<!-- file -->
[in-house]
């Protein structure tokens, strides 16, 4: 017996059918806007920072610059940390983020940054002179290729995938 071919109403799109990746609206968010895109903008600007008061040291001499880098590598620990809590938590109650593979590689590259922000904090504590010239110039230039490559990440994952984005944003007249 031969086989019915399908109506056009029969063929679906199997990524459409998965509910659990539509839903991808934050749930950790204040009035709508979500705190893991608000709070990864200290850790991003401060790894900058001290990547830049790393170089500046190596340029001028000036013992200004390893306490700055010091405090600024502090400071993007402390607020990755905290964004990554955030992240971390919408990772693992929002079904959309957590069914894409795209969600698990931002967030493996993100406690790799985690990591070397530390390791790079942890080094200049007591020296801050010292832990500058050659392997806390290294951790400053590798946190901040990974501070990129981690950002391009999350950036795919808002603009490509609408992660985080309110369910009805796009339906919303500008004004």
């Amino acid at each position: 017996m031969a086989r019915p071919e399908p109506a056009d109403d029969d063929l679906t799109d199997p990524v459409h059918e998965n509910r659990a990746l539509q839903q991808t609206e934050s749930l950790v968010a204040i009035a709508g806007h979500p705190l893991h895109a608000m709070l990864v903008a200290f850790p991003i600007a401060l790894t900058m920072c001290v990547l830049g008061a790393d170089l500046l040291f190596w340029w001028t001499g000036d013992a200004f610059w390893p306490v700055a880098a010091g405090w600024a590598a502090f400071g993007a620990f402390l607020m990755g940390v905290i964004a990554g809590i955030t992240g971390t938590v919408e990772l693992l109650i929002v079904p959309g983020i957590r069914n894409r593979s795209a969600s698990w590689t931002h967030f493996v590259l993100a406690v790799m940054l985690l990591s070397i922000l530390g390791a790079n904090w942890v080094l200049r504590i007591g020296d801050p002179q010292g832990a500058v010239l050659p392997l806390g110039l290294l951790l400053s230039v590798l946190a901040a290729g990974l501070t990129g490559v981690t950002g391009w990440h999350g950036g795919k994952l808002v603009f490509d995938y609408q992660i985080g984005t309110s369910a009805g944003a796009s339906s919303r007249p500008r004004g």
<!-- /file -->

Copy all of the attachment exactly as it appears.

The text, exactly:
[in-house]
């Protein structure tokens, strides 16, 4: 017996059918806007920072610059940390983020940054002179290729995938 071919109403799109990746609206968010895109903008600007008061040291001499880098590598620990809590938590109650593979590689590259922000904090504590010239110039230039490559990440994952984005944003007249 031969086989019915399908109506056009029969063929679906199997990524459409998965509910659990539509839903991808934050749930950790204040009035709508979500705190893991608000709070990864200290850790991003401060790894900058001290990547830049790393170089500046190596340029001028000036013992200004390893306490700055010091405090600024502090400071993007402390607020990755905290964004990554955030992240971390919408990772693992929002079904959309957590069914894409795209969600698990931002967030493996993100406690790799985690990591070397530390390791790079942890080094200049007591020296801050010292832990500058050659392997806390290294951790400053590798946190901040990974501070990129981690950002391009999350950036795919808002603009490509609408992660985080309110369910009805796009339906919303500008004004």
């Amino acid at each position: 017996m031969a086989r019915p071919e399908p109506a056009d109403d029969d063929l679906t799109d199997p990524v459409h059918e998965n509910r659990a990746l539509q839903q991808t609206e934050s749930l950790v968010a204040i009035a709508g806007h979500p705190l893991h895109a608000m709070l990864v903008a200290f850790p991003i600007a401060l790894t900058m920072c001290v990547l830049g008061a790393d170089l500046l040291f190596w340029w001028t001499g000036d013992a200004f610059w390893p306490v700055a880098a010091g405090w600024a590598a502090f400071g993007a620990f402390l607020m990755g940390v905290i964004a990554g809590i955030t992240g971390t938590v919408e990772l693992l109650i929002v079904p959309g983020i957590r069914n894409r593979s795209a969600s698990w590689t931002h967030f493996v590259l993100a406690v790799m940054l985690l990591s070397i922000l530390g390791a790079n904090w942890v080094l200049r504590i007591g020296d801050p002179q010292g832990a500058v010239l050659p392997l806390g110039l290294l951790l400053s230039v590798l946190a901040a290729g990974l501070t990129g490559v981690t950002g391009w990440h999350g950036g795919k994952l808002v603009f490509d995938y609408q992660i985080g984005t309110s369910a009805g944003a796009s339906s919303r007249p500008r004004g």